Some Challenging Machine Learning Problems in Computational Biology: Time-Varying Networks Inference and Sparse Structured Input-Out Learning


Recent advances in high-throughput technologies such as microarrays and genome-wide sequencing have led to an avalanche of new biological data that are dynamic, noisy, heterogeneous, and high-dimensional. They have raised unprecedented challenges in machine learning and high-dimensional statistical analysis; and their close relevance to human health and social welfare has often created unique demands on performance metric different from standard data mining or pattern recognition problems. In this talk, I will discuss two of such problems. First, I will present a new statistical formalism for modeling network evolution over time, and several new algorithms based on temporal extensions of the sparse graphical logistic regression, for parsimonious reverse-engineering the latent time varying networks. I will show some promising results on recovering the latent sequence of temporally rewiring gene networks over more than 4000 genes during the life cycle of Drosophila melanogaster from microarray time course, at a time resolution only limited by sample frequency. Second, I will present a family of sparse structured regression models in the context of uncovering true associations between linked genetic variations (inputs) in the genome and networks of human traits (outputs) in the phenome. If time allows, I will also present another class of new models known as the maximum entropy discrimination Markov networks, which address the same problem in the maximum margin paradigm, but using a entropic regularizer that lead to a distribution of structured prediction functions that are simultaneously primal and dual sparse (i.e., with few support vectors, and of low effective feature dimension).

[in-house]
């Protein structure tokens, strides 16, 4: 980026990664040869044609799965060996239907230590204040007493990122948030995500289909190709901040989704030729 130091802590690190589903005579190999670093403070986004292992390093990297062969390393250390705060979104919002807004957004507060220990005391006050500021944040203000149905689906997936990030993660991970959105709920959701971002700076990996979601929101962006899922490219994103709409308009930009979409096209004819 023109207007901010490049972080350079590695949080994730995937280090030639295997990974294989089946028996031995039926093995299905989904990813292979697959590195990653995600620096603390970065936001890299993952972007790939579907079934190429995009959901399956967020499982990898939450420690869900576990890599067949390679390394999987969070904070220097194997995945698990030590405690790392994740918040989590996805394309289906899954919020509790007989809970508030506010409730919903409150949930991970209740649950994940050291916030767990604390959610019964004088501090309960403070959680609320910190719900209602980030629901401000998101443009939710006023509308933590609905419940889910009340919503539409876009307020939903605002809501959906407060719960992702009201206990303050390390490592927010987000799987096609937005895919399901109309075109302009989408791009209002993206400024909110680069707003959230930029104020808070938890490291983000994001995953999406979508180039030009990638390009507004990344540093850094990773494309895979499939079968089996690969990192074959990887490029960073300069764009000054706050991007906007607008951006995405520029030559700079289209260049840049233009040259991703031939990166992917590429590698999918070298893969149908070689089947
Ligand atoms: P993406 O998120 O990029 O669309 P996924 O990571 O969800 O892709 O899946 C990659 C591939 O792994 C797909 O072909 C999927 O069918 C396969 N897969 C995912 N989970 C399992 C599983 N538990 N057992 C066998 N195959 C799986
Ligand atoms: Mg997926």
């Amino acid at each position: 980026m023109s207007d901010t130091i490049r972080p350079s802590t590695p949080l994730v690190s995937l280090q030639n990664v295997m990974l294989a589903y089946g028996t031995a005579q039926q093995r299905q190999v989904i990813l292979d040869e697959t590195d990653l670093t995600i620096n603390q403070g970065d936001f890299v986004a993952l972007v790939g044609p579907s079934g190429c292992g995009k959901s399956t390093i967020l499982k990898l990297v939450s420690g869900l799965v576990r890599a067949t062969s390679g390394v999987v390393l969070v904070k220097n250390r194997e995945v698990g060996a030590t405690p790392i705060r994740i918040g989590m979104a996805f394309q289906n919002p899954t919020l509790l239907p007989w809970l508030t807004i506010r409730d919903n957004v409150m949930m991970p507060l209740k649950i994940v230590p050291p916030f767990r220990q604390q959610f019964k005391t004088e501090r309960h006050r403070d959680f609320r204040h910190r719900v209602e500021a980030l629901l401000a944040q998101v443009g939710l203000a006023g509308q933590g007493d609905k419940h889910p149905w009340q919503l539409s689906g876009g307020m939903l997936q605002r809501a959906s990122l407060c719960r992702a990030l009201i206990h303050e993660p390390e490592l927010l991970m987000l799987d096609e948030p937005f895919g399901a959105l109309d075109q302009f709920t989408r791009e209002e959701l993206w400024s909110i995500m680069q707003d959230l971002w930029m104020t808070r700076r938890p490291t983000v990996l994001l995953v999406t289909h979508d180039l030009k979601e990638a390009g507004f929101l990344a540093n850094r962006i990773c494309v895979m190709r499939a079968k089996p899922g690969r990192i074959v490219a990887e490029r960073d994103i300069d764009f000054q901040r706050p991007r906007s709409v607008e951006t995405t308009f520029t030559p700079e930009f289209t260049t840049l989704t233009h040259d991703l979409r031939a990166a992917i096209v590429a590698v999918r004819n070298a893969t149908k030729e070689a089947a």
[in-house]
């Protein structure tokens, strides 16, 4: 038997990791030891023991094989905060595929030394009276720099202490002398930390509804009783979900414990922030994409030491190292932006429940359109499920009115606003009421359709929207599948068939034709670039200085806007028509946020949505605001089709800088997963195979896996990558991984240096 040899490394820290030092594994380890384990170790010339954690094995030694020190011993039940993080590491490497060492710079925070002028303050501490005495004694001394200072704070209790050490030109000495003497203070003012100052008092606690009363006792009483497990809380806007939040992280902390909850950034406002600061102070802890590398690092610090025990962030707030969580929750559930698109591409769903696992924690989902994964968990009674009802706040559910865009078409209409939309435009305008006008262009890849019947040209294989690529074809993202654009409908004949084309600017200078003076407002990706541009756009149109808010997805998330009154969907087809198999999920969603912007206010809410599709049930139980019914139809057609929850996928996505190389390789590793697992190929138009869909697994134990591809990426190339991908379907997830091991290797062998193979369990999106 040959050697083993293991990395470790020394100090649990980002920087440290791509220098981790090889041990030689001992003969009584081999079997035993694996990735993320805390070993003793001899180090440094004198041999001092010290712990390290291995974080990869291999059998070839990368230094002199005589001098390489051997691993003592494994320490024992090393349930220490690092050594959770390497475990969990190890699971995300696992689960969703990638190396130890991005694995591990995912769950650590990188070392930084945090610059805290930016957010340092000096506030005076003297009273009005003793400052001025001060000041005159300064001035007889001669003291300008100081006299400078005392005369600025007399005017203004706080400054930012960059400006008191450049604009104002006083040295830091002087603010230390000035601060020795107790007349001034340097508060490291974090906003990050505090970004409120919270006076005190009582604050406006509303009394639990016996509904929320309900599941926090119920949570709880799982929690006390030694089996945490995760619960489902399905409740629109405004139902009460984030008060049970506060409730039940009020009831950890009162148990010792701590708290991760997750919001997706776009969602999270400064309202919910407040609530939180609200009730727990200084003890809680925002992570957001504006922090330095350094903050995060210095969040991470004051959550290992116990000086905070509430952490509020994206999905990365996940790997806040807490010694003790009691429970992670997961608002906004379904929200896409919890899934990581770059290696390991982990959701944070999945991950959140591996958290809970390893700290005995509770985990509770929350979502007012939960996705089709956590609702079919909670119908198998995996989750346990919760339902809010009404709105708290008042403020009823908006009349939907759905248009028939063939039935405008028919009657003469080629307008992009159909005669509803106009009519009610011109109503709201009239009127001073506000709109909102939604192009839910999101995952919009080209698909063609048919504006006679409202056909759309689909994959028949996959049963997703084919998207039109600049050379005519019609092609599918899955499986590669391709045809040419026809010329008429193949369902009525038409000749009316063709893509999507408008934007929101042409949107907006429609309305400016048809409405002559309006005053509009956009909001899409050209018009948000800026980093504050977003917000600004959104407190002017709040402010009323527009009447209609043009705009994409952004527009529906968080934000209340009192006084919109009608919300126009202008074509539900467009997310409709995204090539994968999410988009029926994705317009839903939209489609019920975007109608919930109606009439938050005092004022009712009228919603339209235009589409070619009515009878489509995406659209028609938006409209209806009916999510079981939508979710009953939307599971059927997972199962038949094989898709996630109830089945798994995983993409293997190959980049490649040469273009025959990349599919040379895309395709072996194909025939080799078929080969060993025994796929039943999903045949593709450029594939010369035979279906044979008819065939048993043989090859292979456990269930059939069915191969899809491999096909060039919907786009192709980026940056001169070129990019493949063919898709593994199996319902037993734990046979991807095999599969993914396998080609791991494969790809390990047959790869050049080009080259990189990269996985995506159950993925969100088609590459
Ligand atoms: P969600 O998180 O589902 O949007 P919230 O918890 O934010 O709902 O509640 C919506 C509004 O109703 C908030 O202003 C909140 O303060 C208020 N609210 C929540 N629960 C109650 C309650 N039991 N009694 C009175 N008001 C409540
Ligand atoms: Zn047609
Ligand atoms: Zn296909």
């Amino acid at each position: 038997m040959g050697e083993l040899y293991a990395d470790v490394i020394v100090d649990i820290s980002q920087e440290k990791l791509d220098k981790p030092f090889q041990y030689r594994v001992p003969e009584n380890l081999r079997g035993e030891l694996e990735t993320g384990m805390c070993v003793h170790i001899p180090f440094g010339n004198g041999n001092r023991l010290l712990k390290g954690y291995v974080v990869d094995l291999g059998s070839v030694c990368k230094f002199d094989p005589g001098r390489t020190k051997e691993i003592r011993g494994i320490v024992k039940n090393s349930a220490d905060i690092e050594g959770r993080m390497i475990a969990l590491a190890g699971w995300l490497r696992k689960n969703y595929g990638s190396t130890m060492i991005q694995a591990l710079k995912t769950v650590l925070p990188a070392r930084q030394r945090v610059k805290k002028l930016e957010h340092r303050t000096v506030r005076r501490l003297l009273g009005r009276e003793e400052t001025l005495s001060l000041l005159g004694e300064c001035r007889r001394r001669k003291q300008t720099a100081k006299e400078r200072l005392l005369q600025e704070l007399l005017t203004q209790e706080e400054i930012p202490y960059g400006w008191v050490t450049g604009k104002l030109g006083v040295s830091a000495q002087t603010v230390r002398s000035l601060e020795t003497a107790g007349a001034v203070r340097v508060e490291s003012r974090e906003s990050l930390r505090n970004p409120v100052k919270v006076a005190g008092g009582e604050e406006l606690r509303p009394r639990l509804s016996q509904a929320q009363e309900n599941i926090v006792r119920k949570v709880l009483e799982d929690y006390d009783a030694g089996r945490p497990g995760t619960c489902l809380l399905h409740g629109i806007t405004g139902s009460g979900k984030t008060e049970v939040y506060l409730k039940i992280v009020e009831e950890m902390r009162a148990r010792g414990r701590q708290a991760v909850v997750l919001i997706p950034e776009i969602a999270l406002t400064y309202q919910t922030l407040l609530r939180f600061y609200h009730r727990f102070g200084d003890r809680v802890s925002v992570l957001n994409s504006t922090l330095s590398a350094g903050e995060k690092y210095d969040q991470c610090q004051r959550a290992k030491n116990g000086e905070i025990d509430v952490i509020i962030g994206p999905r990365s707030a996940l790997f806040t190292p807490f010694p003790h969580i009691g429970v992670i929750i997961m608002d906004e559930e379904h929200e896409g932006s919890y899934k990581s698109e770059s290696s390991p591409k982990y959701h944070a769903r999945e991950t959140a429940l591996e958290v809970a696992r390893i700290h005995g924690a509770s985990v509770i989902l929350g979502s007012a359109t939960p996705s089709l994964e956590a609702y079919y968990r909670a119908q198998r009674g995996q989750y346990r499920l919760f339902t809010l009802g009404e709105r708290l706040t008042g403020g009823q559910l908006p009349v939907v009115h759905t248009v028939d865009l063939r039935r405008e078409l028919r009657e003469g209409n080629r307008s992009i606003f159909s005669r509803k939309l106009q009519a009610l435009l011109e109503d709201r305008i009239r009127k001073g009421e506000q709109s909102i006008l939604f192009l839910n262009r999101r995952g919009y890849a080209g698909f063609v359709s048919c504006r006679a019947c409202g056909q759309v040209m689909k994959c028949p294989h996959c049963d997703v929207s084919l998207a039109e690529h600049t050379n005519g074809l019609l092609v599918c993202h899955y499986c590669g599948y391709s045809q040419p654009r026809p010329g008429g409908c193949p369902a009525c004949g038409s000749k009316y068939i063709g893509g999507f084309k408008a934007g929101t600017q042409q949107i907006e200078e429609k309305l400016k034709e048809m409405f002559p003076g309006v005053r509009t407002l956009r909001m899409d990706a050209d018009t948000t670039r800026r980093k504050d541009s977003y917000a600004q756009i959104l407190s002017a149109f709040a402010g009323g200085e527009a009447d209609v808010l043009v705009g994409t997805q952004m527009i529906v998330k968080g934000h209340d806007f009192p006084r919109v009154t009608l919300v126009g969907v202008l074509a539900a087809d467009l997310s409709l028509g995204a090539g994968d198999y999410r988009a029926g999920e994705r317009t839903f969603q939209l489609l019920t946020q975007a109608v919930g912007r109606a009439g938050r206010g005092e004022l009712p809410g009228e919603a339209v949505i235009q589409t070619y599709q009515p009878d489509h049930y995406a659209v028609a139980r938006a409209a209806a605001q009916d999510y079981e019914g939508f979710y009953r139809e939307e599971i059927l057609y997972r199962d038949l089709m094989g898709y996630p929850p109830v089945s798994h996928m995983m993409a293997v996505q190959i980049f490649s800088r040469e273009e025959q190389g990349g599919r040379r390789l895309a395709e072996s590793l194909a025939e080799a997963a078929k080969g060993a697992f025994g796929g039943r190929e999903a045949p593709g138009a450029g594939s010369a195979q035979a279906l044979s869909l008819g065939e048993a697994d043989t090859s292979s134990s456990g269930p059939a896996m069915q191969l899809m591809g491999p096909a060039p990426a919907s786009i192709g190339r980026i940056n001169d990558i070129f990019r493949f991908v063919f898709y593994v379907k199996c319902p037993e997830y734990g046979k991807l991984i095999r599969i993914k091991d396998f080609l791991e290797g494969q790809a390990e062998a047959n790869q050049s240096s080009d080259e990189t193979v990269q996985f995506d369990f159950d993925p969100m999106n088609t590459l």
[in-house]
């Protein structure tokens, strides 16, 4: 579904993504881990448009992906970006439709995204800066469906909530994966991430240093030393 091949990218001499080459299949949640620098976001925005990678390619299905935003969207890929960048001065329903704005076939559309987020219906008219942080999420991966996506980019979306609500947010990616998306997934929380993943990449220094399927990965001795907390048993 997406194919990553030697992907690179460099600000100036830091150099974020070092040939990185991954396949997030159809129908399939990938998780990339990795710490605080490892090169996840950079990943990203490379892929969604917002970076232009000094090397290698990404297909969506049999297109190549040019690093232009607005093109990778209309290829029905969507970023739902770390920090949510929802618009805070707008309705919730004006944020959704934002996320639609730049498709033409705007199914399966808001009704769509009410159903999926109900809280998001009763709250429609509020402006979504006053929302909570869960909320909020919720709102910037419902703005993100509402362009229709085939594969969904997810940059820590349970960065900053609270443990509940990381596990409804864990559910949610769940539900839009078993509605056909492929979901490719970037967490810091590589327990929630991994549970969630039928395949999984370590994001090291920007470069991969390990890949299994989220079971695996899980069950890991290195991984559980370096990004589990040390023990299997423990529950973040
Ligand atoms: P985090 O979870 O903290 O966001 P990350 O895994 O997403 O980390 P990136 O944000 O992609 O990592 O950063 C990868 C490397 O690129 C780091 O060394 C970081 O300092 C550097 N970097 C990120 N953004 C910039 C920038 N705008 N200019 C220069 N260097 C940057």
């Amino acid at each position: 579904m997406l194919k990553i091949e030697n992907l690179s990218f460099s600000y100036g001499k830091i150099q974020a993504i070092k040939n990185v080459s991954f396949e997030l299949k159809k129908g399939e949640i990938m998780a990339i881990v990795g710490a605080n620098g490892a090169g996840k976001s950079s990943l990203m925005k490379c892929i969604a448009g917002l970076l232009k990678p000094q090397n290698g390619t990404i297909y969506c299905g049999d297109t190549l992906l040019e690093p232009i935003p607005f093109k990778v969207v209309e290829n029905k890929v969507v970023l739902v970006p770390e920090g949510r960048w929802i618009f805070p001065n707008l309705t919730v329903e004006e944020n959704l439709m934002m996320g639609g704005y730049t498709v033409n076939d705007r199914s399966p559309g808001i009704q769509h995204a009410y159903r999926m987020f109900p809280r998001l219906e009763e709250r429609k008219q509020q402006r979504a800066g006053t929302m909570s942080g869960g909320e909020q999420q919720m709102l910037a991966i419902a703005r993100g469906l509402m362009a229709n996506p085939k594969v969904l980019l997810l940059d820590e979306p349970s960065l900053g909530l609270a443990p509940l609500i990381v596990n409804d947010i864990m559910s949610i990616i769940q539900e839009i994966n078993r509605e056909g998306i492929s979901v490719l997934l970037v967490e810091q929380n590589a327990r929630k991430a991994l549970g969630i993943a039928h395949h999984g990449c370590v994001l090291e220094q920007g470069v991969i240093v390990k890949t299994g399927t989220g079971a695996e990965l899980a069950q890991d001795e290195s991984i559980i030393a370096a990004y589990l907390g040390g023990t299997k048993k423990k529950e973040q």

Joint work with Amr Ahmed, Seyoung Kim, Mladen Kolar, Le Song and Jun Zhu.

Venue, Date, and Time

Venue: Newell Simon Hall 1507

Date: Monday, Nov 24, 2008

Time: 12:00 noon